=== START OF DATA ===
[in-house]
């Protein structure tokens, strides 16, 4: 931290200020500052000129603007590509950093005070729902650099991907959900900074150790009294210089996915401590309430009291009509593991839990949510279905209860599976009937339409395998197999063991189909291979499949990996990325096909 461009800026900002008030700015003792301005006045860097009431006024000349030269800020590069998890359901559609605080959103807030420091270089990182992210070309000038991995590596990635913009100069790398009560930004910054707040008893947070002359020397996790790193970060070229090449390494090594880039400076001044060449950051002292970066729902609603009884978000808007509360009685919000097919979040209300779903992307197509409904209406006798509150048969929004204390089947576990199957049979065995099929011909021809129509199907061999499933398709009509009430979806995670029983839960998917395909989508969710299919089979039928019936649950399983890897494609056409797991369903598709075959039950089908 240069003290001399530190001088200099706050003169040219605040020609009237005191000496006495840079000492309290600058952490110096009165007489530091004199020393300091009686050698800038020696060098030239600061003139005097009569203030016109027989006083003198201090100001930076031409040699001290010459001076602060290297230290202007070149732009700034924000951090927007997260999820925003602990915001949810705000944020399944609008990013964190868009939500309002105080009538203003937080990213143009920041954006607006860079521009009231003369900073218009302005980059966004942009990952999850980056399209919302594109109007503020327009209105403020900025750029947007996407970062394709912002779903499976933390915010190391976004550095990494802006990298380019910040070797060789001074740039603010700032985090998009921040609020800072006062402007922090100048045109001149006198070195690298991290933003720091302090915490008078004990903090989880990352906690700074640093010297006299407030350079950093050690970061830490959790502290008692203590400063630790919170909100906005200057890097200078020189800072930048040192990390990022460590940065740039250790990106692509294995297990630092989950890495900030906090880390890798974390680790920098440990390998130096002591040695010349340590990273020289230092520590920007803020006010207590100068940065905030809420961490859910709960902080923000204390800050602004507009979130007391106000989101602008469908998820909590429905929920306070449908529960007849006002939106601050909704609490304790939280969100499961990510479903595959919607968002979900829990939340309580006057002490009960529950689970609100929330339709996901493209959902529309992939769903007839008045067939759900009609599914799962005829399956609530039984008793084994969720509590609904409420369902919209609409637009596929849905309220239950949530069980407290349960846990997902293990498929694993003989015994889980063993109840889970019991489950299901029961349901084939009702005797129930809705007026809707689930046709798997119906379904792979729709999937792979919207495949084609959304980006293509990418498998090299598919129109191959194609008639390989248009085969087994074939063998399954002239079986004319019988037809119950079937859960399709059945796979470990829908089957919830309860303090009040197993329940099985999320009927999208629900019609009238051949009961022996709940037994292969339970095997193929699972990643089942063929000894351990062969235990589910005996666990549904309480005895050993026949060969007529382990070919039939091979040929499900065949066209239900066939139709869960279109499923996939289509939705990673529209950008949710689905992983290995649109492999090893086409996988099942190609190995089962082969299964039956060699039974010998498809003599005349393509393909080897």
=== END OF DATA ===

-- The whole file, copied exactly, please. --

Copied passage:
[in-house]
């Protein structure tokens, strides 16, 4: 931290200020500052000129603007590509950093005070729902650099991907959900900074150790009294210089996915401590309430009291009509593991839990949510279905209860599976009937339409395998197999063991189909291979499949990996990325096909 461009800026900002008030700015003792301005006045860097009431006024000349030269800020590069998890359901559609605080959103807030420091270089990182992210070309000038991995590596990635913009100069790398009560930004910054707040008893947070002359020397996790790193970060070229090449390494090594880039400076001044060449950051002292970066729902609603009884978000808007509360009685919000097919979040209300779903992307197509409904209406006798509150048969929004204390089947576990199957049979065995099929011909021809129509199907061999499933398709009509009430979806995670029983839960998917395909989508969710299919089979039928019936649950399983890897494609056409797991369903598709075959039950089908 240069003290001399530190001088200099706050003169040219605040020609009237005191000496006495840079000492309290600058952490110096009165007489530091004199020393300091009686050698800038020696060098030239600061003139005097009569203030016109027989006083003198201090100001930076031409040699001290010459001076602060290297230290202007070149732009700034924000951090927007997260999820925003602990915001949810705000944020399944609008990013964190868009939500309002105080009538203003937080990213143009920041954006607006860079521009009231003369900073218009302005980059966004942009990952999850980056399209919302594109109007503020327009209105403020900025750029947007996407970062394709912002779903499976933390915010190391976004550095990494802006990298380019910040070797060789001074740039603010700032985090998009921040609020800072006062402007922090100048045109001149006198070195690298991290933003720091302090915490008078004990903090989880990352906690700074640093010297006299407030350079950093050690970061830490959790502290008692203590400063630790919170909100906005200057890097200078020189800072930048040192990390990022460590940065740039250790990106692509294995297990630092989950890495900030906090880390890798974390680790920098440990390998130096002591040695010349340590990273020289230092520590920007803020006010207590100068940065905030809420961490859910709960902080923000204390800050602004507009979130007391106000989101602008469908998820909590429905929920306070449908529960007849006002939106601050909704609490304790939280969100499961990510479903595959919607968002979900829990939340309580006057002490009960529950689970609100929330339709996901493209959902529309992939769903007839008045067939759900009609599914799962005829399956609530039984008793084994969720509590609904409420369902919209609409637009596929849905309220239950949530069980407290349960846990997902293990498929694993003989015994889980063993109840889970019991489950299901029961349901084939009702005797129930809705007026809707689930046709798997119906379904792979729709999937792979919207495949084609959304980006293509990418498998090299598919129109191959194609008639390989248009085969087994074939063998399954002239079986004319019988037809119950079937859960399709059945796979470990829908089957919830309860303090009040197993329940099985999320009927999208629900019609009238051949009961022996709940037994292969339970095997193929699972990643089942063929000894351990062969235990589910005996666990549904309480005895050993026949060969007529382990070919039939091979040929499900065949066209239900066939139709869960279109499923996939289509939705990673529209950008949710689905992983290995649109492999090893086409996988099942190609190995089962082969299964039956060699039974010998498809003599005349393509393909080897």